Most of a woman’s genital lubrication comes during arousal, not with orgasm (unless you're wondering about female ejaculation; there isn't agreement about whether this occurs for women, and if it does occur, most women aren't aware of it). And remember, most women can only achieve orgasm with direct clitoral stimulation; few women experience orgasm with penetration alone.
The amount of secretion--or vaginal lubrication--is most dependent on the time and energy and technique put into foreplay or arousal. After menopause, both arousal and lubrication are affected by the absence of estrogen in the genital tissues, which also decreases blood circulation.
Using a vaginal estrogen product (by prescription only) can allow a woman to produce more secretions on her own, which many women prefer. Talk to your health care provider about considering that as an option.
Non-hormonal (and non-prescription) options include vaginal moisturizers and lubricants. Moisturizers (like Replens or Yes) are used every few days and keep the vagina moist and supple; lubes are used at the time of sex to add comfort. The hybrid and silicone (Pink and Oceanus) lubes last somewhat longer than the water-based; water-based lubes may require re-application during a sexual encounter (which can itself be intimate).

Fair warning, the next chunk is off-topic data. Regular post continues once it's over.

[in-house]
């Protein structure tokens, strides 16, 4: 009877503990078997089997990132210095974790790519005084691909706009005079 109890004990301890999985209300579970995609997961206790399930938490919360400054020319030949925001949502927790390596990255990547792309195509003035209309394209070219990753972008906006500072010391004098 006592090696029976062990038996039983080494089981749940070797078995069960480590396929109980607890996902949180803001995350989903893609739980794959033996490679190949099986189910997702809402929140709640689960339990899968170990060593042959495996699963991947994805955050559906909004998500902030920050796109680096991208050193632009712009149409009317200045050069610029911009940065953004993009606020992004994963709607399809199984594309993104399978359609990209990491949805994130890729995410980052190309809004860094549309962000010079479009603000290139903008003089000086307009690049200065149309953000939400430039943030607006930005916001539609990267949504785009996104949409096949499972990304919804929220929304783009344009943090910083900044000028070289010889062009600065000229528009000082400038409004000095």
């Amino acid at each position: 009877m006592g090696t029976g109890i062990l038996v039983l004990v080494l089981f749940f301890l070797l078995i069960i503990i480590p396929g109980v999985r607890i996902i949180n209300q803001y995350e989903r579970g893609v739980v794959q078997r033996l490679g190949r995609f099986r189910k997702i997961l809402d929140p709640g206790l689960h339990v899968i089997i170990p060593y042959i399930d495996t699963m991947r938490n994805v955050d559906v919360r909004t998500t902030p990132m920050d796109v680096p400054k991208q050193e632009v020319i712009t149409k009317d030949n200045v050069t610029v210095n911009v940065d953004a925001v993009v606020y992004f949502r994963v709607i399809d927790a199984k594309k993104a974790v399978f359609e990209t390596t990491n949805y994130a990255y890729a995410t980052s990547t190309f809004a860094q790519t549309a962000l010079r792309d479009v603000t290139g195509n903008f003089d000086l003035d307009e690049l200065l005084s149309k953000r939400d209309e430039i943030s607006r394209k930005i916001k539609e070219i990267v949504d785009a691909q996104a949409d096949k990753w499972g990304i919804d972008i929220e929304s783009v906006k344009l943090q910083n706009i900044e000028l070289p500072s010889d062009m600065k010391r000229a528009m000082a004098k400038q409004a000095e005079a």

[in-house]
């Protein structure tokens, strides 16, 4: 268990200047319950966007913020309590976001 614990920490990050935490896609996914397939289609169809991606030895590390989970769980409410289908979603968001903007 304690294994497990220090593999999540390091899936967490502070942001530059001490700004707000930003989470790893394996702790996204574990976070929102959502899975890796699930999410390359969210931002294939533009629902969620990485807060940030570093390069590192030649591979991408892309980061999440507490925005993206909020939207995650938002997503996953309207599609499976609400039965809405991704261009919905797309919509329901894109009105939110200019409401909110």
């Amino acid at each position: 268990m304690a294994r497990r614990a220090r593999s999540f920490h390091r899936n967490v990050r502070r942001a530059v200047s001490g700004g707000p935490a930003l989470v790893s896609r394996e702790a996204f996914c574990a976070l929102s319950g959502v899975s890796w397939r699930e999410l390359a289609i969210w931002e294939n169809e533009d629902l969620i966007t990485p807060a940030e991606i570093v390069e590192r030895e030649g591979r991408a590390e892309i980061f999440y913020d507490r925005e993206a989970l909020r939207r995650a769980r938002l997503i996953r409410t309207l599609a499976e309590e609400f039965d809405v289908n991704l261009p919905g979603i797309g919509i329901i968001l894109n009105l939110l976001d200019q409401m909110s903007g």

Sharing with your partner what feels best to you will be helpful. Let your partner know that a lube is beneficial for your pleasure and find a way, together, to incorporate it in a tasteful, non-embarrassing--even arousing!--way.
Dr. Barb DePree, M.D., has been a gynecologist and women’s health provider for almost 30 years and a menopause care specialist for the past ten.